• I did a Blue Horizon test a couple of months ago. I'd have to say I didn't find it too bad at all, though I did find I had to read the instructions several times (brain fog of course). Make sure you get everything ready which you might need just in case. I held my hand over the sink while doing the bleed part just to save accidentally dripping on clothing etc. And as everyone else has said its only the very small phial you have to fill and I found it surprisingly quick once I'd got going.

    The lancet is relatively easy to use if you follow the instructions to the letter.

    The only thing I wished I'd done was wished I'd ordered the kit with the Reverse T3 included. They do say the sample is still viable for 7 days if you want something else tested, so I called to ask about Reverse T3 but they said that one has to be done first from the sample, so they couldn't do it from the sample they already had. So if you do want Reverse T3 tested, do order the kit with it in.

  • Oh this made me laugh, I have been putting off sending away for test kit because of messing it up and not getting enough blood out so I am glad I am not the only nervous nelly. The vitamin D I have done a couple of times before which is really easy. Thanks for all the comments and the link. I think I will also wait until a Monday before I do it. Pretty disgusting that we have to do all this because the GP surgery do not and most too stupid to know anything about Thyroid. My GP told me that the antibodies were a virus and left it at that!

  • What type of virus was he thinking of! Honestly!

  • I'm very grateful to see all this useful information as I am contemplating sending off for the finger prick test kit and as a diabetic, I was wondering how a typical finger prick that I would do to measure blood sugar could possibly give enough blood for all the tests. Now I know! So thanks to Icescreams99 for asking the question and to everyone else for all the answers.

    So now I have a question - how can I mark this thread so I can find it again? Thanks!

  • Why not just bookmark the page? Or you can go to your profile and it will be under 'Replies'. Or make a document with the relevant bits and print it off.

  • Very grateful for this forum and the post. I've just ordered the Medicheck Thryoid 10 tests, was £20 cheaper as it doesn't include vitamin D. Goodluck icecream99 and anyone else about to embark on this.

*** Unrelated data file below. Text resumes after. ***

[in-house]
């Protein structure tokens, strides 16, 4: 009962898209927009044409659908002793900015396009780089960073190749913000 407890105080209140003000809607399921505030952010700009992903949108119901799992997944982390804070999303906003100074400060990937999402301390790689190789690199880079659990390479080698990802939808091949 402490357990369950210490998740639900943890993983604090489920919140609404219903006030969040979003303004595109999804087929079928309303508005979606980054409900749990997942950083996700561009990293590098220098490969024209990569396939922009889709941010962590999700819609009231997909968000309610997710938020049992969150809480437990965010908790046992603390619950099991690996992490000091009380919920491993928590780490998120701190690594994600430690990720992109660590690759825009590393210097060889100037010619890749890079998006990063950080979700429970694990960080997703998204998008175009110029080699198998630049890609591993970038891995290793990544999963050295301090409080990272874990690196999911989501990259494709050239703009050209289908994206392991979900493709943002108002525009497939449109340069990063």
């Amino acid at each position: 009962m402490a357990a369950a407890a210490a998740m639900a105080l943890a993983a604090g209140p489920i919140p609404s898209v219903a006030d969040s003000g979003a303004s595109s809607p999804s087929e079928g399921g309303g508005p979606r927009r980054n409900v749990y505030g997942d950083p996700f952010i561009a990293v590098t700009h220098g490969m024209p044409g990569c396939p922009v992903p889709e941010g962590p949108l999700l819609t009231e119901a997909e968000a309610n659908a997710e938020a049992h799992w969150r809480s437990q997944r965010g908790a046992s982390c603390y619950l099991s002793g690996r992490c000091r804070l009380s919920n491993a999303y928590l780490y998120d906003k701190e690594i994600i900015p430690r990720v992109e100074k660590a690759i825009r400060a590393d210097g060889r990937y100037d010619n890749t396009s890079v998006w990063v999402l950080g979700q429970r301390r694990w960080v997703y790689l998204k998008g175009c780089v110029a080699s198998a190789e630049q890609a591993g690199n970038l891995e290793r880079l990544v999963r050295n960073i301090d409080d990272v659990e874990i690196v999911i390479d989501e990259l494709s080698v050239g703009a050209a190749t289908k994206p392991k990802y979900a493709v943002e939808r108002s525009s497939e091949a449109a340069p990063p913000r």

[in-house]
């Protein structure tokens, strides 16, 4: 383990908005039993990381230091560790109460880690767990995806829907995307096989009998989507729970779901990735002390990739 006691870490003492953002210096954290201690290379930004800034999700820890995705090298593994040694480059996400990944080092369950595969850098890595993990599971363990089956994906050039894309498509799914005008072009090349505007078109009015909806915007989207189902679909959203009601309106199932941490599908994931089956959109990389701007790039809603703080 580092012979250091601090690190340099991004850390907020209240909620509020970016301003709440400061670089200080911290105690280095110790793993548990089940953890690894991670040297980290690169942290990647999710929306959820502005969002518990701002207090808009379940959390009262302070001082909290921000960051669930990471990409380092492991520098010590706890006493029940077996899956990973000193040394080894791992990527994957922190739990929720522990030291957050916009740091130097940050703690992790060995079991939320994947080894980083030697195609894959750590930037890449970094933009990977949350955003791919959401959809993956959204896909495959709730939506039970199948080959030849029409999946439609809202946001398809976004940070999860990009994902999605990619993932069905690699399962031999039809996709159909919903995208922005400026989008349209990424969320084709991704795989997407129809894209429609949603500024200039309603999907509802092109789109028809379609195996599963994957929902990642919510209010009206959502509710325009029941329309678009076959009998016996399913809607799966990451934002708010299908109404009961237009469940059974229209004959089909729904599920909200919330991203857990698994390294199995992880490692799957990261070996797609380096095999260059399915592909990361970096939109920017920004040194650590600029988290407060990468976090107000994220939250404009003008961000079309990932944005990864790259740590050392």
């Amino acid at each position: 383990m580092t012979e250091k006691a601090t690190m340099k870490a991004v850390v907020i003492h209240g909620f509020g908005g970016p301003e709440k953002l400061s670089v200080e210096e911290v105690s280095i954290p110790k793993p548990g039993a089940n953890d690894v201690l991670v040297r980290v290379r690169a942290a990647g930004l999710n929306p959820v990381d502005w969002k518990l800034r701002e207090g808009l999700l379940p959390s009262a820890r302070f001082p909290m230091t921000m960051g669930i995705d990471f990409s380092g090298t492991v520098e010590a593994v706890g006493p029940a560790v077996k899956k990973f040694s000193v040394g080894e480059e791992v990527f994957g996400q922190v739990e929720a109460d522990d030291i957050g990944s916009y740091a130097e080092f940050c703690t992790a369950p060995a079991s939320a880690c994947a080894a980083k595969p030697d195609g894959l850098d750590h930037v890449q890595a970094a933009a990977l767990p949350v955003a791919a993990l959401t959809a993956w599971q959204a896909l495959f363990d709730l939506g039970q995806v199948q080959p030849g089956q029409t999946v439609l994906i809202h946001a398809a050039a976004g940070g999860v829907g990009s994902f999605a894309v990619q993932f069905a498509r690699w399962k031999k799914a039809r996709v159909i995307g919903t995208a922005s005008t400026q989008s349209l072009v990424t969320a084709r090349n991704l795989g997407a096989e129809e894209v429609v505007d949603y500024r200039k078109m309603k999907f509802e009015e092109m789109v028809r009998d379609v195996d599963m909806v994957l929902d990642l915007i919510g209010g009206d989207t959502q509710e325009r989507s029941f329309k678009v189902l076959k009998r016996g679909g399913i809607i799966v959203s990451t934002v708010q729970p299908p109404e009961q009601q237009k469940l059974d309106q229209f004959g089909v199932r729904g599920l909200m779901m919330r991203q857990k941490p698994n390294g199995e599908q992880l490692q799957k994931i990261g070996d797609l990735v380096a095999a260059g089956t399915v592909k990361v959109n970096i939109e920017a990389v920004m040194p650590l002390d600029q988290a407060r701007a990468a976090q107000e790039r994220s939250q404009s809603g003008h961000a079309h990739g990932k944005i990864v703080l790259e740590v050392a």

• ...well, we did it! Eventually managed to fill the tube- the only hiccup was that we had 3 yellow finger prickers and one didn't work. The first two attempts produced not much more than a dribble,and they could only be used once - so at that point it was ditch the attempt or improvise. We sterilised a needle and my husband had to use it twice before we had the quota. It's a good job I've got such a patient, caring husband - I don't think I would've been able to do it myself. I'm not the best patient (apparently lol) and needed tea with sugar after the event :-) Now it's done I'm really pleased and looking forward to getting my results back.

    Thanks everyone for your advice and suggestions - it really helped x

  • Glad to hear it all went okay. I was wondering about you. Sorry about the finger prickers (lancets). I only did my test this morning as I never got the kit until yesterday. I had four blue lancets but fortunately only needed one and just about filled the tiny tube to the mark (I hope) I used Medicheck. I sealed the pre-paid envelope and then read they recommend using next day before 1.00 p.m. delivery so I had to trudge up to the post office, pay over £6 but worse queue was at the door. After standing there for nearly an hour got served, all the while worrying about my compromised immune system so squirting up First Defence and sucking on extra strength strepsils lol. Hope you get your results quickly. Glad your husband was around to help. I'm widowed so on my own apart from four cats, who I did feed before I did the deed!!

  • Thank you Elaine, am glad to hear that yours went ok too :-) Funnily, when my husband took mine to the Post Office he said there was a 45 minute queue! I'm looking forward to getting my results back now :)